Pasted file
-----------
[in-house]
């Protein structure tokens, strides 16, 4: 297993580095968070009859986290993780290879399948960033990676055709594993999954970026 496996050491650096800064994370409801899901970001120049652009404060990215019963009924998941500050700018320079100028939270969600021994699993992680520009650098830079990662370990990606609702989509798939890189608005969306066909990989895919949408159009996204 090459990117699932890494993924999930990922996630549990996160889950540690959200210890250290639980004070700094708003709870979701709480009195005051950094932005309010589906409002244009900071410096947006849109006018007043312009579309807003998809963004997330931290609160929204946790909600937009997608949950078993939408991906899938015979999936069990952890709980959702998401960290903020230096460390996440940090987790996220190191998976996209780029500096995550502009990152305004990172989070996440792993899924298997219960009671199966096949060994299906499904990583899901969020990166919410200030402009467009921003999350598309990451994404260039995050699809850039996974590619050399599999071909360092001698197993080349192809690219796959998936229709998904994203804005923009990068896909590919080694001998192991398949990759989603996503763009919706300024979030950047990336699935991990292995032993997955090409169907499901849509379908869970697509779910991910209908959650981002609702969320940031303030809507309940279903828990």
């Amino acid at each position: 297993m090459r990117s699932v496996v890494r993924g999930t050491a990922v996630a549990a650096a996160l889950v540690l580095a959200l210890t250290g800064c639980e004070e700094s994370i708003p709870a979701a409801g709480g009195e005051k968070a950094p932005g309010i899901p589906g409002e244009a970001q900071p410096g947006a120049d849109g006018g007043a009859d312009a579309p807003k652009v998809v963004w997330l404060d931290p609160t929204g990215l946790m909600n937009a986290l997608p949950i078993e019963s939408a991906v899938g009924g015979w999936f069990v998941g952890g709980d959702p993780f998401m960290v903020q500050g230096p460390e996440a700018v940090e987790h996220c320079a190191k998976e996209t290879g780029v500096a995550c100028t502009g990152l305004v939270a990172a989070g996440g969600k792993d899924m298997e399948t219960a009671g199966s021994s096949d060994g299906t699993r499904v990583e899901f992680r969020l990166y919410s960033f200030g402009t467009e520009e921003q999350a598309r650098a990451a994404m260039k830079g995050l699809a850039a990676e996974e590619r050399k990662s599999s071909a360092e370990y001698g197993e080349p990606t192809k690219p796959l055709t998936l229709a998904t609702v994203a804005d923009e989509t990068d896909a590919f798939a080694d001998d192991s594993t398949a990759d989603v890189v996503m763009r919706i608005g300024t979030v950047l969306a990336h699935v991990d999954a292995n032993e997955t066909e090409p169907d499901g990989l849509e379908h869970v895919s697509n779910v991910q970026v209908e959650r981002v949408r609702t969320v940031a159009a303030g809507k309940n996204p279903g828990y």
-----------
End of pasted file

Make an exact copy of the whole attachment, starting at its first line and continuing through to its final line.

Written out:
[in-house]
């Protein structure tokens, strides 16, 4: 297993580095968070009859986290993780290879399948960033990676055709594993999954970026 496996050491650096800064994370409801899901970001120049652009404060990215019963009924998941500050700018320079100028939270969600021994699993992680520009650098830079990662370990990606609702989509798939890189608005969306066909990989895919949408159009996204 090459990117699932890494993924999930990922996630549990996160889950540690959200210890250290639980004070700094708003709870979701709480009195005051950094932005309010589906409002244009900071410096947006849109006018007043312009579309807003998809963004997330931290609160929204946790909600937009997608949950078993939408991906899938015979999936069990952890709980959702998401960290903020230096460390996440940090987790996220190191998976996209780029500096995550502009990152305004990172989070996440792993899924298997219960009671199966096949060994299906499904990583899901969020990166919410200030402009467009921003999350598309990451994404260039995050699809850039996974590619050399599999071909360092001698197993080349192809690219796959998936229709998904994203804005923009990068896909590919080694001998192991398949990759989603996503763009919706300024979030950047990336699935991990292995032993997955090409169907499901849509379908869970697509779910991910209908959650981002609702969320940031303030809507309940279903828990």
């Amino acid at each position: 297993m090459r990117s699932v496996v890494r993924g999930t050491a990922v996630a549990a650096a996160l889950v540690l580095a959200l210890t250290g800064c639980e004070e700094s994370i708003p709870a979701a409801g709480g009195e005051k968070a950094p932005g309010i899901p589906g409002e244009a970001q900071p410096g947006a120049d849109g006018g007043a009859d312009a579309p807003k652009v998809v963004w997330l404060d931290p609160t929204g990215l946790m909600n937009a986290l997608p949950i078993e019963s939408a991906v899938g009924g015979w999936f069990v998941g952890g709980d959702p993780f998401m960290v903020q500050g230096p460390e996440a700018v940090e987790h996220c320079a190191k998976e996209t290879g780029v500096a995550c100028t502009g990152l305004v939270a990172a989070g996440g969600k792993d899924m298997e399948t219960a009671g199966s021994s096949d060994g299906t699993r499904v990583e899901f992680r969020l990166y919410s960033f200030g402009t467009e520009e921003q999350a598309r650098a990451a994404m260039k830079g995050l699809a850039a990676e996974e590619r050399k990662s599999s071909a360092e370990y001698g197993e080349p990606t192809k690219p796959l055709t998936l229709a998904t609702v994203a804005d923009e989509t990068d896909a590919f798939a080694d001998d192991s594993t398949a990759d989603v890189v996503m763009r919706i608005g300024t979030v950047l969306a990336h699935v991990d999954a292995n032993e997955t066909e090409p169907d499901g990989l849509e379908h869970v895919s697509n779910v991910q970026v209908e959650r981002v949408r609702t969320v940031a159009a303030g809507k309940n996204p279903g828990y």